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"I am still optimistic," said Mr Jackson. "I am not expecting a double dip. It is more than green shoots."

He is also upbeat about the health of the steel industry in Yorkshire, despite its waning during the 1980s.

HMM has a stockholding capacity of 15,000 tonnes, as well as scope of a smiliar amount held for its use at ports, and exports its products to the Middle East, Thailand, Austrialia, Australia and Western Europe, while there are still other big-names firms in the industry here, such as structural steel firm Severfield-Rowen, based in Thirsk, and Billington Holdings, one of the UK's leading structural steel and construction safety solutions specialists, of Barnsley.

"There is still steel being made manufactured in Sheffield. If somebody says nobody makes steel in Sheffield they are wrong... I find myself shouting at the television a lot and I don't just shout – I email the BBC.

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"The perception of the UK outside it is very different. They (the rest of the world) still sees us a country that makes things."

As with much of the manufacturing done in South Yorkshire, HMM's work is complex and intricate, helping it to do well abroad. It also works with the technical departments of major steel suppliers, ensuring it id one of the first to know about developments in new grades of steel to improve machining.

Steel is currently the slightly larger part of the business and Mr Jackson is keen to stress the importance of the aluminium side as HMM's journey continues on a sustainable footing.

"There aren't many businesses left in Sheffield which have been around for 85 years but we have gone through changing markets and has realigned with the markets we have.

"We will grow on the back of organic growth and by

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expanding our operation in Scotland. Added turnover and margins are going to come from added value. We may even find that turnover is lower but margins higher."

Perhaps the fluctuating fortunes of Corus have been on the mind of Mr Jackson and the rest of the industry. The steel-giant, now owned by India's Tata, was forced to cut thousands of jobs last year after the parent company saw its profits dive. Last month it gave the industry a major boost, however, when it said it would safeguard 2,000 jobs with the start of a 6.5m investment programme.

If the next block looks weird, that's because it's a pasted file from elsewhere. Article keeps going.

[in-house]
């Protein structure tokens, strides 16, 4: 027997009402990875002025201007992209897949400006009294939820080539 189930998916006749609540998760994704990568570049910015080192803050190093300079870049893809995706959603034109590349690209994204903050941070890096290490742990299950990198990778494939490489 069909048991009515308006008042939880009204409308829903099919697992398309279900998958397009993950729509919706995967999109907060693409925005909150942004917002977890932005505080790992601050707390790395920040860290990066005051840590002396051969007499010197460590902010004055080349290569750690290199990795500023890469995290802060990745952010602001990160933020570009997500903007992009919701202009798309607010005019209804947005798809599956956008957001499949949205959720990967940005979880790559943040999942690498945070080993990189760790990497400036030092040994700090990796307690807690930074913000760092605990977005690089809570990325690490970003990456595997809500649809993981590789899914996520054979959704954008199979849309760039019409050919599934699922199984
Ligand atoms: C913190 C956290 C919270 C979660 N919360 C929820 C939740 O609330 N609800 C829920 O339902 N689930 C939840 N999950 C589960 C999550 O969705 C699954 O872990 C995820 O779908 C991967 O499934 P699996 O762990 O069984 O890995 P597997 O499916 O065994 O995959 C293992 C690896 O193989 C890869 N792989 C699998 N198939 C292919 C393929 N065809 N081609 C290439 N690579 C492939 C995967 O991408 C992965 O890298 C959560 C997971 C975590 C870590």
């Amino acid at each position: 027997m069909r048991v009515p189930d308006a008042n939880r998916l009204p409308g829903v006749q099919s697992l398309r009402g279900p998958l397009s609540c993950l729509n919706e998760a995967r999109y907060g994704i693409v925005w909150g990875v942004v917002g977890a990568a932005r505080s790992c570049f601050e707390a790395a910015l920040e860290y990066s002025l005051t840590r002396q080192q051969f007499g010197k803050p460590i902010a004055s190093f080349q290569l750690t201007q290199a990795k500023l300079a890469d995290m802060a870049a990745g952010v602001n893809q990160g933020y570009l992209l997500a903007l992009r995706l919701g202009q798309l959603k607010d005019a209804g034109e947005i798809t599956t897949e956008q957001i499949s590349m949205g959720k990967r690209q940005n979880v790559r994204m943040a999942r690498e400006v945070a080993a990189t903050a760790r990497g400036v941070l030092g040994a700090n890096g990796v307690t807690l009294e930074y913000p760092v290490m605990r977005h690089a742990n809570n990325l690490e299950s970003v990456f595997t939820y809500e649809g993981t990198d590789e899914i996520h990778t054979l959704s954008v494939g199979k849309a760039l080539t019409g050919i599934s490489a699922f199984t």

"It is a good sign. There are some signs that things are beginning to get a bit better but we don't know what the VAT increase and public sector spending cuts will do to the industry."

HMM is not dependent on Corus, of course, and whatever the fate of British manufacturing over the next decade, Mr Jackson appears strong enough to cope.

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The industriousness he showed when he was young, first at Taunton School and then in sales at British Steel, is still with him today, perhaps because he prospered during his time as a boarder.

He admits he found it "difficult" at times but overall he liked it, even sneaking out with friends to visit pubs and meet girls before coming back in time for chapel – a short but tricky journey and a good preparation for many years spent on the move, before coming to rest in Yorkshire.



Name: Doug Jackson

Title: Managing director

Date-of-birth: 24.7.52

Education: Taunton School and the University of Hertfordshire –BA Hons - Business

First job: salesman at British Steel

Favourite holiday destination: Vancouver Island

Favourite film: 12 Angry Men

Last book read: Solar – Ian McEwan

Car driven: Range Rover Sport

Most proud of: My three sons